The Greens are taking aim at New Zealand's supermarket "duopoly" and have called on the Commerce Commission to investigate the sector after it's done looking into petrol companies.

This comes a day after Prime Minister Jacinda Ardern said she "would not be surprised" if the commission conducted a market study into the supermarket sector.

Green MP Gareth Hughes said there is "long-standing" knowledge there is an issue in the supermarket sector.

He said groups such as Consumer NZ have been calling for an investigation for a while, adding that New Zealand does not have a code of conduct despite the fact one exists in Australia.

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"When you look at the facts on the ground, Kiwis are paying more than our Australian cousins – in fact, more than any other developed countries on basically everything."

New Zealand's supermarket sector is largely made up of Foodstuffs, which owns New World and Pak'n'Save, and Woolworths, which owns Countdown.

He said given the years of concern around the duopoly, the supermarket sector needs to be the "next cab off the rank" after the Commerce Commission looks into petrol companies.

On Monday, Prime Minister Jacinda Ardern announced the Government would prioritise the Commerce Amendment Bill so it would be passed in two weeks.

When law, it will mean the Commission will be able to undertake "market studies," which will compel companies to provide information proving they are behaving competitively.

Ardern said she will personally be nominating the petrol industry to be the first sector to be investigated.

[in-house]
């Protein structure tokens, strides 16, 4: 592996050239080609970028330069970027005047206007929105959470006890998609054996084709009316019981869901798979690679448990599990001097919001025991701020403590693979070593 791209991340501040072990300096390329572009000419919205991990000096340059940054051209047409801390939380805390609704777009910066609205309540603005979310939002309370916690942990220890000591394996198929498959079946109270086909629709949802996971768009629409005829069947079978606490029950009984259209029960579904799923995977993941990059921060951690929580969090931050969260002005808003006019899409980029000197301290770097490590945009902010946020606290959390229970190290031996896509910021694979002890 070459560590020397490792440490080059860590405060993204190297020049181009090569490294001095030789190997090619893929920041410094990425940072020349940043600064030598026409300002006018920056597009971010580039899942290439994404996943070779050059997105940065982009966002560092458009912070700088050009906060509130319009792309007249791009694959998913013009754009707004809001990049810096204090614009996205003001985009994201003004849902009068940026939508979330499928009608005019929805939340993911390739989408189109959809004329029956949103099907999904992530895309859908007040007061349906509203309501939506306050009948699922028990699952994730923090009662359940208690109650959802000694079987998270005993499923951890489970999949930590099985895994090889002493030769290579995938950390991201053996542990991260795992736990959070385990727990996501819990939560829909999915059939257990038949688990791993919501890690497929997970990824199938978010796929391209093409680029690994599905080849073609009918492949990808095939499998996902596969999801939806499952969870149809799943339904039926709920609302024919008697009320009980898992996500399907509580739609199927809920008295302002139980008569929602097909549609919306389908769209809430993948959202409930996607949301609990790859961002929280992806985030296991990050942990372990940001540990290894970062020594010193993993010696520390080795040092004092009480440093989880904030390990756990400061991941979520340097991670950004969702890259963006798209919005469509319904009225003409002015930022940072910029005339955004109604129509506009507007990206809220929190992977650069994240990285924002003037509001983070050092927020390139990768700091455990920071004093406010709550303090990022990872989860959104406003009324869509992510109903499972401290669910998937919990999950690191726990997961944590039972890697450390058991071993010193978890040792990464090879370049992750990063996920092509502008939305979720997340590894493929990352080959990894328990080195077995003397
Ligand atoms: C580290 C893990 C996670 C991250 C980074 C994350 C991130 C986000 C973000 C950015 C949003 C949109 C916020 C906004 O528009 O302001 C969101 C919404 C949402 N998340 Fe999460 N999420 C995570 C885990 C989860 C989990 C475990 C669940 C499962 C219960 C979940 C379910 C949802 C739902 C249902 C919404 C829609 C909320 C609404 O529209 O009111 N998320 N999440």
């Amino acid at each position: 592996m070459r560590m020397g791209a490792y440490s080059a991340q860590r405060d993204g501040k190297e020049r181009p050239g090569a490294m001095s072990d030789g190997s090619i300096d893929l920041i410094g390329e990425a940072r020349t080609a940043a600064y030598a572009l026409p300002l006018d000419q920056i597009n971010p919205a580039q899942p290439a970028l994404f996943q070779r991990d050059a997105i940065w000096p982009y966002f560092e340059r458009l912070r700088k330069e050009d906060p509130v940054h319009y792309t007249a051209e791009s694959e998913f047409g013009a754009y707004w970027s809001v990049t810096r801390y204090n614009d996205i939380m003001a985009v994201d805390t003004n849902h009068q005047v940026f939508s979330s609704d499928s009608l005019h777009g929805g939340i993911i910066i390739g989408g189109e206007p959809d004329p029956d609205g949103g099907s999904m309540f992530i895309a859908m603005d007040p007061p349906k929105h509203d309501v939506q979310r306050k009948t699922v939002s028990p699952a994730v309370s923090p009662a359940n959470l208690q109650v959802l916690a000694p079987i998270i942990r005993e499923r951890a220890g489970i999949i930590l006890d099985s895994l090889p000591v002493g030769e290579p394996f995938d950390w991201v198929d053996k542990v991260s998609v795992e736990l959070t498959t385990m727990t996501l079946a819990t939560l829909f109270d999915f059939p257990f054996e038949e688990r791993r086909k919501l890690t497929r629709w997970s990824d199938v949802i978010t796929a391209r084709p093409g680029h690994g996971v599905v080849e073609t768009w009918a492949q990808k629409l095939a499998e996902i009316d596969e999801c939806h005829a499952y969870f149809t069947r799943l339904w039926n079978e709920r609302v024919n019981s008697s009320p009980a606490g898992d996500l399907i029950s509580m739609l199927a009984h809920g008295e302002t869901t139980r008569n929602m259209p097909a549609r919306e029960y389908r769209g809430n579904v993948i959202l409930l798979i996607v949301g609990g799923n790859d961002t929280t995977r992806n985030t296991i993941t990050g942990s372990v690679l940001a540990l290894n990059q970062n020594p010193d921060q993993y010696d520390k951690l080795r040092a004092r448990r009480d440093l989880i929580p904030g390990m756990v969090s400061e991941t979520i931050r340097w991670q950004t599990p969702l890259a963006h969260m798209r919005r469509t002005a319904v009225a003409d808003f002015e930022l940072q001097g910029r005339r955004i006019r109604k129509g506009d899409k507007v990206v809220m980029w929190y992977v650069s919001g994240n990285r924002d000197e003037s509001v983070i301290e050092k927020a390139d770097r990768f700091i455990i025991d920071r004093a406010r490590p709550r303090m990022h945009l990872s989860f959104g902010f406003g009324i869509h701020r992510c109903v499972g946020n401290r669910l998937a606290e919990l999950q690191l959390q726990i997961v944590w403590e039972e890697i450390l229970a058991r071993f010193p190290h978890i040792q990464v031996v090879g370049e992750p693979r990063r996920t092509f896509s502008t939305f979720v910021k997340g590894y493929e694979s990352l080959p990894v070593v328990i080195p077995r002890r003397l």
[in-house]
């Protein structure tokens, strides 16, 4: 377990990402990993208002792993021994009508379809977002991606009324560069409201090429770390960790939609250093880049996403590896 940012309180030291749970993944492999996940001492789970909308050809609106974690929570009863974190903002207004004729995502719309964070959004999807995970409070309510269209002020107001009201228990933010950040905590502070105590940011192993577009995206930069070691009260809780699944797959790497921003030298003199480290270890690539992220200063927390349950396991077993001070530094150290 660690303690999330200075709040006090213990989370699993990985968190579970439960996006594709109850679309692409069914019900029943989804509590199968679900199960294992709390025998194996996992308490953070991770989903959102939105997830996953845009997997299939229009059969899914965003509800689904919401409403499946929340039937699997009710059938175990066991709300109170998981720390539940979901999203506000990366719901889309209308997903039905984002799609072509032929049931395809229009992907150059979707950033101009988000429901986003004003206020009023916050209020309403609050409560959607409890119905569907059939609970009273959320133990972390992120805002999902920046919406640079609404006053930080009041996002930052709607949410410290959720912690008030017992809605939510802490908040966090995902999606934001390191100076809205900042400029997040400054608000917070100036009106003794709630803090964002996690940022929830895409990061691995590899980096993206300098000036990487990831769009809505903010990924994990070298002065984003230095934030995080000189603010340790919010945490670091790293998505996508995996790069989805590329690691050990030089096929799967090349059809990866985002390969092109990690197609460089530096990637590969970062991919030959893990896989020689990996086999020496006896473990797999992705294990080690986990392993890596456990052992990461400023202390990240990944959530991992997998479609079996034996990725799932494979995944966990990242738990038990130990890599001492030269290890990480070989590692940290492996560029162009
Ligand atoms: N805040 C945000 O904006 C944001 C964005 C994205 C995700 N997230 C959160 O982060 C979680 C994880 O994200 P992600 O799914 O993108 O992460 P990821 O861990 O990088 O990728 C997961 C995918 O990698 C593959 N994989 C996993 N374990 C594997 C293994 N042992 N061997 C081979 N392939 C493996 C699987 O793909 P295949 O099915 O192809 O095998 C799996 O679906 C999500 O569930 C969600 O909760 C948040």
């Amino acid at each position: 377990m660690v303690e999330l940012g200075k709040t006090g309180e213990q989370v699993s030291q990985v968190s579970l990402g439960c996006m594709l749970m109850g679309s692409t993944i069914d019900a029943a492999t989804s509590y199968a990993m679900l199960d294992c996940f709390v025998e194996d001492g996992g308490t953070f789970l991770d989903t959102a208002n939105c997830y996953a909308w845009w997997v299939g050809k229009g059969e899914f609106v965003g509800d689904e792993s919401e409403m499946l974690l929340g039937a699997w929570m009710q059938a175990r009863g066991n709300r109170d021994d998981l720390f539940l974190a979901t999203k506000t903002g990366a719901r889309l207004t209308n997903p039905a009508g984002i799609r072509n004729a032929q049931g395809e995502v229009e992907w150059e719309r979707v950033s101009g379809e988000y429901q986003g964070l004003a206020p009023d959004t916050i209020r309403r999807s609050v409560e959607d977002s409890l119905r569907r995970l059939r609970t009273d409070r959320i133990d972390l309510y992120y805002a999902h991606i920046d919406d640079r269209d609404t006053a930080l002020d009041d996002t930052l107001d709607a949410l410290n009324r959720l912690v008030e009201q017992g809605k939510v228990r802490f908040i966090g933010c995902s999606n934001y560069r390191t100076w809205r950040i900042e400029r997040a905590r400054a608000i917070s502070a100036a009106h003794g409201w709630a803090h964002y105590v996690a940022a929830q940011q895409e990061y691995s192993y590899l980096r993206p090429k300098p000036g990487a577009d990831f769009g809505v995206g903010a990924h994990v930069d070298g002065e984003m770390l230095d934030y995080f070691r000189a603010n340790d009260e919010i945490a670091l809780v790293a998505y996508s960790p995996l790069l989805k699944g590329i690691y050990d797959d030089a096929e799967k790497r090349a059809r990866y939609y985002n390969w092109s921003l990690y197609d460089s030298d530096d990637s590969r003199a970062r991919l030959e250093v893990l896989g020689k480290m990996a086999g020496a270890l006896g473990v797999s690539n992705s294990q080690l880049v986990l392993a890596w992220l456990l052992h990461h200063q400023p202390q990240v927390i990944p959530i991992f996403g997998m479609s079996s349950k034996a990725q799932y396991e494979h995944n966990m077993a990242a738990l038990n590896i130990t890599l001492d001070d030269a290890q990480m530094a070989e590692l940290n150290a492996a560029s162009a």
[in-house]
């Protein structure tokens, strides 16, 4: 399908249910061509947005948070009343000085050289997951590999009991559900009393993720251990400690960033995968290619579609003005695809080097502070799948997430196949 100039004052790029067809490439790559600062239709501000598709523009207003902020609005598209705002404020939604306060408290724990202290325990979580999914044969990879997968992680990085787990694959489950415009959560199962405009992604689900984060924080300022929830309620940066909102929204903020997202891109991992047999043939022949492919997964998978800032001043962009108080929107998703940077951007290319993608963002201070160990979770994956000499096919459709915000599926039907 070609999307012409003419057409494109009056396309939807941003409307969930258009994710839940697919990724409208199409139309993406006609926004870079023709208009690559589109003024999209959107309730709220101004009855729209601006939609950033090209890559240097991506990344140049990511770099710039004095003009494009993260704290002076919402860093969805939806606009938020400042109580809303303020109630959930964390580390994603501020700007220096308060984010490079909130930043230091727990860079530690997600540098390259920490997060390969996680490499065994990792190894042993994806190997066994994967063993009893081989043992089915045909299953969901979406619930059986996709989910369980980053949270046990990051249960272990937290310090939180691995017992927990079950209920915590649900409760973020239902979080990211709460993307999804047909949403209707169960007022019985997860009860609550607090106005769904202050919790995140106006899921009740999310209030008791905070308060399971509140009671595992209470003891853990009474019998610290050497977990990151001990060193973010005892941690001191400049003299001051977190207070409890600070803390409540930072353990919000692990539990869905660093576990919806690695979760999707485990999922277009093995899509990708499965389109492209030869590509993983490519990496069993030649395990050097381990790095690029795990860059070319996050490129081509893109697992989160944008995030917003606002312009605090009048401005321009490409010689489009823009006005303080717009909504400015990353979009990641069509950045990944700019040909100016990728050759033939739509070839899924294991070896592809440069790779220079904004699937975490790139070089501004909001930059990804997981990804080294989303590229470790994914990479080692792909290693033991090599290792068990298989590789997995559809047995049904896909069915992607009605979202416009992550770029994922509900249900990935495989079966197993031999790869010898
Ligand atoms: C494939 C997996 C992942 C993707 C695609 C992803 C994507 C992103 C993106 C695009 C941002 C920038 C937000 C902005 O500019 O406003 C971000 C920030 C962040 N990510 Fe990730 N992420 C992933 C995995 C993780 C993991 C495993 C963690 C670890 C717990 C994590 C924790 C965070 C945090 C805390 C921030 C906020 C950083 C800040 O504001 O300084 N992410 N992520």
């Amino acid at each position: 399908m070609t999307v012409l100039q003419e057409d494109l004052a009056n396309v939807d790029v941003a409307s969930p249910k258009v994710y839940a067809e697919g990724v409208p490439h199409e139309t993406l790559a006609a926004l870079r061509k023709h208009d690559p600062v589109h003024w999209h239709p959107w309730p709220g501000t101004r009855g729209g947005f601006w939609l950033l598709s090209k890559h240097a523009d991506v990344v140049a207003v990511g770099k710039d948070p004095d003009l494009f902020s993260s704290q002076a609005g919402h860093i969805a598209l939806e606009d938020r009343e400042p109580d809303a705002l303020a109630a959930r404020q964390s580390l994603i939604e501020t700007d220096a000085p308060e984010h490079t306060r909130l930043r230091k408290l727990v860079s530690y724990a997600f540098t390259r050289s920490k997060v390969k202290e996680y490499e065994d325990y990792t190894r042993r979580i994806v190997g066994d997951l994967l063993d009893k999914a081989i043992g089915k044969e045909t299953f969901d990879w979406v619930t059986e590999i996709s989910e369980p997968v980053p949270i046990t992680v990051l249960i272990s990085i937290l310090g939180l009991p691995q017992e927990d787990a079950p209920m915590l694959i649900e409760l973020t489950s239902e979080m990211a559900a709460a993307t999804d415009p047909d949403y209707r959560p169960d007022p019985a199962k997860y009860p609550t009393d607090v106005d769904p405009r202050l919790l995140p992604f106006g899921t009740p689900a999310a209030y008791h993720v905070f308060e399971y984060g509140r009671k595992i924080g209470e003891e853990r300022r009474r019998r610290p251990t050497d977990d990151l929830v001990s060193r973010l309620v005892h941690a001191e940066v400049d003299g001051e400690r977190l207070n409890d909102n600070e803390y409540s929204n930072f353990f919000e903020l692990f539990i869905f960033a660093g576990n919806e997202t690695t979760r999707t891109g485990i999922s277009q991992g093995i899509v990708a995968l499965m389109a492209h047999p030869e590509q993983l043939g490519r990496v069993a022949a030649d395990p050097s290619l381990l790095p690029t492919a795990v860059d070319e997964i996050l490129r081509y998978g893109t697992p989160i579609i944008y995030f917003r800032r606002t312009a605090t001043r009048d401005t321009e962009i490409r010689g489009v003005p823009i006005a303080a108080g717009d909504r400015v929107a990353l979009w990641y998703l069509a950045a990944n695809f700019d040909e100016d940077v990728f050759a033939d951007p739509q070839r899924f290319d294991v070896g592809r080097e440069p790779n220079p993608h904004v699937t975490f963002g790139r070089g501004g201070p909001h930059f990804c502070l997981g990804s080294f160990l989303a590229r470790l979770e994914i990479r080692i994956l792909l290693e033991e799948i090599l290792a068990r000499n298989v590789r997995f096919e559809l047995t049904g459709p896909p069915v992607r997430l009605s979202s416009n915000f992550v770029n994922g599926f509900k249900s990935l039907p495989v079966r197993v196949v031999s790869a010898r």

Hughes is "urging" Commerce Minister Kris Faafoi to nominate supermarkets to be next.

"For far too long, the supermarket duopoly between Foodstuffs and Woolworths has hurt producers, growers and small business in New Zealand."

He said he is planning on meeting with Faafoi next week to relay his concerns about the sector.

He expected Faafoi to be quite open to the idea.

"Early on he signalled the possibility of working on a code of conduct, which is something the Green Party has long called for and would definitely support."

Supermarket companies "should absolutely be investigated by the Commerce Commission following an investigation of the petrol industry, this would benefit both suppliers and consumers".

Yesterday, a spokesman for the Prime Minister told the Herald that other areas around the cost of living had been raised, and she wouldn't be surprised if there were nominations in other areas or industries.

"At this stage, the Government has no plans for market studies until the Bill is passed and we have been clear the first industry to be looked at is the fuel industry. There is no commitment to look at the supermarket sector at this time."